Re-thinking practice time
Saturday, 19th October, 2013
As a working musician and a teacher I think a great deal about how to make the most of practice time. In my personal practice, it is important that I optimise improvement, while maintaining motivation and avoiding physical and mental fatigue, and I’m always looking for new ideas to help improve my routine.
Most musicians are used to practicing in ‘blocks’, where they work on just one individual skill like flexibility, then move on to tonguing and so on. There is now lots of research which suggests that practicing each skill in a big chunk is an inefficient way of working; ‘interleaving’ practice sessions, where each skill is alternated with others is thought to be far more beneficial for long term skill development.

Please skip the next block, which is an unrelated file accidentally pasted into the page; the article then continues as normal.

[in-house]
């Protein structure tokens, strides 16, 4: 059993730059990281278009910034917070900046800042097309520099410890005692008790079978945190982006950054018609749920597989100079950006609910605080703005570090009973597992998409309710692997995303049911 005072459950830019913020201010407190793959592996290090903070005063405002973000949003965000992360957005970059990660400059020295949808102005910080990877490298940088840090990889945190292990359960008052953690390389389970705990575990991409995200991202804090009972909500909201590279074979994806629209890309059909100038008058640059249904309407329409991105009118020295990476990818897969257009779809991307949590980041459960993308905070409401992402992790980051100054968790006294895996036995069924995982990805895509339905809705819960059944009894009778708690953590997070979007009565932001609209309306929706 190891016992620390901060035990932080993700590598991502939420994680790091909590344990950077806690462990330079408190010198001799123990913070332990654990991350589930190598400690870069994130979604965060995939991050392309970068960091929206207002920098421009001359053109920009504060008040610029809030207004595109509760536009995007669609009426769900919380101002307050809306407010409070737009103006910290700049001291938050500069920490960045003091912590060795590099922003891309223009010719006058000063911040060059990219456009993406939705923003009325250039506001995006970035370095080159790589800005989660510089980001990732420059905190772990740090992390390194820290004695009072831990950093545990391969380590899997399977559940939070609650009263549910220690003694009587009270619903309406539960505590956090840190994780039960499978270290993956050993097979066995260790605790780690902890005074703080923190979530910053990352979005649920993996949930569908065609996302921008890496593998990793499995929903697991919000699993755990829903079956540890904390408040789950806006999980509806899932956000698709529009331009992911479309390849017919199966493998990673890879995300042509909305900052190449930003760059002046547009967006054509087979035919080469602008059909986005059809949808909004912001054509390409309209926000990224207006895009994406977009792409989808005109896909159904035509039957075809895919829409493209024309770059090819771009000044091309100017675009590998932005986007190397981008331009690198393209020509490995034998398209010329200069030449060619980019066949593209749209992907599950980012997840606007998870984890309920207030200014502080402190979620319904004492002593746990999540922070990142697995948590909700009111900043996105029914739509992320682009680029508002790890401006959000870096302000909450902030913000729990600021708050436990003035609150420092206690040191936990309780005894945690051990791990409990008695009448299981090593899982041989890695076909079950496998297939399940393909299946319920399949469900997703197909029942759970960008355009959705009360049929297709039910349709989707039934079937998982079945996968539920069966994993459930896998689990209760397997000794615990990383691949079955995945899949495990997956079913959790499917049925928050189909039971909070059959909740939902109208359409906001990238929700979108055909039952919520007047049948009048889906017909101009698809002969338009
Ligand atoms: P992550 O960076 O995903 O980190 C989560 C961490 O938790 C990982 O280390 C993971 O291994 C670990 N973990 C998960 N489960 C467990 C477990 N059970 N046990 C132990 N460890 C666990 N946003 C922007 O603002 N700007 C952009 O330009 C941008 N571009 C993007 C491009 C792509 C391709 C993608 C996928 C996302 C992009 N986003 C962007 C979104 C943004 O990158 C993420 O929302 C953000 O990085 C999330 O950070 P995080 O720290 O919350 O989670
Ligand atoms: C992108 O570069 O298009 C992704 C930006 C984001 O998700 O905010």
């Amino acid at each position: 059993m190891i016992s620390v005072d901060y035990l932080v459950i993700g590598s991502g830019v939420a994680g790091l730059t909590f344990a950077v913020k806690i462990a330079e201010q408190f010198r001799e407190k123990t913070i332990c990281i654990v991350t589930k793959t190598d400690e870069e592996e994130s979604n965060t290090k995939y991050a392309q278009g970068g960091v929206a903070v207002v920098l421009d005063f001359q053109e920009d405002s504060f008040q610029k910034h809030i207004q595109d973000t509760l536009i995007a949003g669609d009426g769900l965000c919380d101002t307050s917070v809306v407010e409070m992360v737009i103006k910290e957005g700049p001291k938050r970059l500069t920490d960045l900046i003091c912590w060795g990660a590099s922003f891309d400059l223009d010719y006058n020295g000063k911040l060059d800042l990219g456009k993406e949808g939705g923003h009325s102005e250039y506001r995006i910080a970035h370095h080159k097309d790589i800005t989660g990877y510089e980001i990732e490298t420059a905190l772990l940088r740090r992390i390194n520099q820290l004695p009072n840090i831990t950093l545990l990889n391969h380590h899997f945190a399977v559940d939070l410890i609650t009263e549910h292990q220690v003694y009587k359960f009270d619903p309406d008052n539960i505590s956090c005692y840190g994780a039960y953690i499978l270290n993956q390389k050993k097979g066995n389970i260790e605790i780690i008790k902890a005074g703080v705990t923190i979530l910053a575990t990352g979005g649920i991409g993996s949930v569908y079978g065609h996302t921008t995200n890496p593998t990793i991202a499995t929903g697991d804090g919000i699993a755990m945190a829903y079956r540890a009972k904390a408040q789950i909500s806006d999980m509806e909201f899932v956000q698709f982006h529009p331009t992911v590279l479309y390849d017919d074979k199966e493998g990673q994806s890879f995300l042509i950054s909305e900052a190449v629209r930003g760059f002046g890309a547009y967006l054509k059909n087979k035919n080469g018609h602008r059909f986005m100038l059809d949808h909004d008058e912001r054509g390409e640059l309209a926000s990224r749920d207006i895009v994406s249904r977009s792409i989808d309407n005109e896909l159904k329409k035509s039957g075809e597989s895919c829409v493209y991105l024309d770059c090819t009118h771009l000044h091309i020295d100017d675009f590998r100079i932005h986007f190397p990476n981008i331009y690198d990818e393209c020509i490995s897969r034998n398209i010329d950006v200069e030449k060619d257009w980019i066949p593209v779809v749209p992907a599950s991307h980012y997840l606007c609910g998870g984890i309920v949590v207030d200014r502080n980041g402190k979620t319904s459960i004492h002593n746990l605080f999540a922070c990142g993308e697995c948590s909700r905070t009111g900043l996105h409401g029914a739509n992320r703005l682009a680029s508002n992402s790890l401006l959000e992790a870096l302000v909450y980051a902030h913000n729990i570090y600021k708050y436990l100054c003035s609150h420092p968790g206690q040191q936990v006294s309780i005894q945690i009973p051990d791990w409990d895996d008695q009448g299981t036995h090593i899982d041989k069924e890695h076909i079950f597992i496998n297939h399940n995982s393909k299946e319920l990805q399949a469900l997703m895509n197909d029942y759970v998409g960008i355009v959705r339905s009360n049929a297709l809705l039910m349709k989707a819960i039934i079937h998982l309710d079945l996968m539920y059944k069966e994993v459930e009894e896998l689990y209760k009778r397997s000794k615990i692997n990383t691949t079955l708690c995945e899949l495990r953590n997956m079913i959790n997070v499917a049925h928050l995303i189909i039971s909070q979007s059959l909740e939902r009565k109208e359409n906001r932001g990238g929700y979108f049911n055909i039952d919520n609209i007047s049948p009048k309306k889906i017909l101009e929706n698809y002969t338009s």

During an interleaved practice session working on fundamentals, the player with sandwich fundamentals with others. An interleaved practice session could be structured like this;
Flexibility-tonguing-long tones-flexibility-tonguing-pitch bends-flexibility
Since each skill appears repeatedly in each session, the player is required to process each skill many times in a single session, research suggests that interleaving leads to greater long term improvement.